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Malaysian Treats: What To Eat And Where To Eat?

May 14, 2014 Destination ASEAN No Comments Email Email

If you happened to come across a British Television Cooking Competition “The Taste”, you will notice that one of the finalists is a Malaysian called ‘Chua Guan Leong’.

You may be wondering who is he? Well, he is a financial analyst turns Chef residing in London now. During the competition, he whipped up a simple tantalising dish – ‘Nyonya Sambal Prawn’ that got Anthony Bourdain all perked up and mesmerised. Although ‘Chua’ did not win the competition, he won Anthony Bourdain’s heart.

Despite minor glitches in preparing the delectable savoury dish, Chua had positive comments from the three judges – Ludo Lefebvre, Nigella Lawson and Anthony Bourdain who are renowned names in the culinary world. The remarks from Anthony Bourdain, a culinary icon from USA, hosting an active culinary channel across the globe, were immensely encouraging. After tasting the above Peranakan (Nyonya Cuisine) dish, he responded wholeheartedly by saying – “I love the Country and I love the Food”. Wow, what a compliment bestowed on ‘Malaysian Food’.

Malaysia offers an eclectic array of attractions, whether it is culture, consumer goods or cuisines; you will be spoiled for choices. Our country is indeed blessed with a diverse bounty of multinational street food, eateries, restaurants or high-end F&B outlets. Let?s start with Street Food. The list is almost endless, the moment you set foot in Malaysia, you will be amazed by what you can see and taste.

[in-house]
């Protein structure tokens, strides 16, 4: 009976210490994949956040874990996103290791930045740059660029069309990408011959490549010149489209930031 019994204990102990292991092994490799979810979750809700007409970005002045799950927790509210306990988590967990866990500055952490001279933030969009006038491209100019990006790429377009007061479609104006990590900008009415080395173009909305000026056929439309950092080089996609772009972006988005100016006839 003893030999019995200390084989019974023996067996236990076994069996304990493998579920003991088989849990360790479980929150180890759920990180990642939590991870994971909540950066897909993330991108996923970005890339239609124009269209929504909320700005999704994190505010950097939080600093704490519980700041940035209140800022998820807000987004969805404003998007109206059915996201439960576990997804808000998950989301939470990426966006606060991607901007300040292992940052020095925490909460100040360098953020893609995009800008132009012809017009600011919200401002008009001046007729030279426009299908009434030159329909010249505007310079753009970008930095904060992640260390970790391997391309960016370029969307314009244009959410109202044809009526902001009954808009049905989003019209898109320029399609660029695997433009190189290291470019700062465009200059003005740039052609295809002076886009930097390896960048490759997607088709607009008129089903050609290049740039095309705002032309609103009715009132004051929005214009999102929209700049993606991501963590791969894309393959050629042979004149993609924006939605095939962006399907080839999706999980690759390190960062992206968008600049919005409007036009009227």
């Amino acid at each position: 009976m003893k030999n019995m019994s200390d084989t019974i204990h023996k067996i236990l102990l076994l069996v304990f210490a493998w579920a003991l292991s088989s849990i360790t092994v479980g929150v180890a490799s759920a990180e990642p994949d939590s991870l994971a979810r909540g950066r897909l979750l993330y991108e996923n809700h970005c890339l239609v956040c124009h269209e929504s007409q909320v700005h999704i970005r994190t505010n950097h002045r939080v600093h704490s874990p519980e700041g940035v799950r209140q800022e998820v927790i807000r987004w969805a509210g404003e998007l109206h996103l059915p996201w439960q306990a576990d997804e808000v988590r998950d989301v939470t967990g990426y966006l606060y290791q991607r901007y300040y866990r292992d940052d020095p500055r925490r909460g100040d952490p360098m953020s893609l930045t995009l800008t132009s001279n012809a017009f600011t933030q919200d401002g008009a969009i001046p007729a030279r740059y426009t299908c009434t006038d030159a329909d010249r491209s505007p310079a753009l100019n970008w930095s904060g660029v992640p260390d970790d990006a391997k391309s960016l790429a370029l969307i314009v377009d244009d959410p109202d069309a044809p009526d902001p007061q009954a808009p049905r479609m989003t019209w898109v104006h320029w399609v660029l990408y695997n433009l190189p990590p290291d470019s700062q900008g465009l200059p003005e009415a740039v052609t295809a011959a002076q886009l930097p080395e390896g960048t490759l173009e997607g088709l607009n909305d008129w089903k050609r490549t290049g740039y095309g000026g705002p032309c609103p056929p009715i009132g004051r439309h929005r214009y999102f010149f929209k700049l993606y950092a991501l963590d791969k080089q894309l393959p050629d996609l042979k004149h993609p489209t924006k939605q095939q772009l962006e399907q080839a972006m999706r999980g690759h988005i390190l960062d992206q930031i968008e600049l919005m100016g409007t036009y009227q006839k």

Malaysian Treats or Malaysian Signature Dishes are basically a ready-to-eat food or drink sold in the street, restaurant, hawker centre, F&B malls, supermarkets, wet market and public places. They are relatively cheap and easily available in every nook and cranny of the 13 states in Malaysia. This is a culinary adventure you must not miss out. As Malaysia is a multi-cultural society blessed with diverse ethnic groups, from Malay, Chinese, Indian to the aborigines, imagine the potpourri of foods available. These dishes mentioned below are absolute must try, even if you are here for only a day or two.

Nasi Lemak (Malay Cuisine)

A fragrant rice dish cooked and soaked with coconut milk (santan) and pandan leaves. Malaysians normally eat it for breakfast. The Nasi Lemak is generally served with other side dishes, like fresh cucumber slices, roasted peanuts, hard-boiled eggs, pan-fried eggs, small-sized anchovies (ikan bilis), spicy cockles, beef rendang, deep fried chicken, chicken rendang, curry chicken, spicy squid (sambal sotong), curry gravy and last but not least hot spicy sauce (sambal). This cuisine is originally a Malay dish, but is so popular in Malaysia that we considered it a national dish. Generally eaten as a breakfast item, but many eat it anytime of the day. Where can you find it? Well, it is virtually available everywhere, though different states will have different side dish accompaniments. Nasi Lemak Kukus translated means ‘steamed nasi lemak’ served with steamed fragrance rice and other side dishes. If you are hard-pressed for time, you could easily try Nasi Lemak from most Hotels’ Coffee Houses. And if time permits you must venture into any of these stalls/restaurants mentioned below.

In Kuala Lumpur, sample some of the finest nasi lemak at: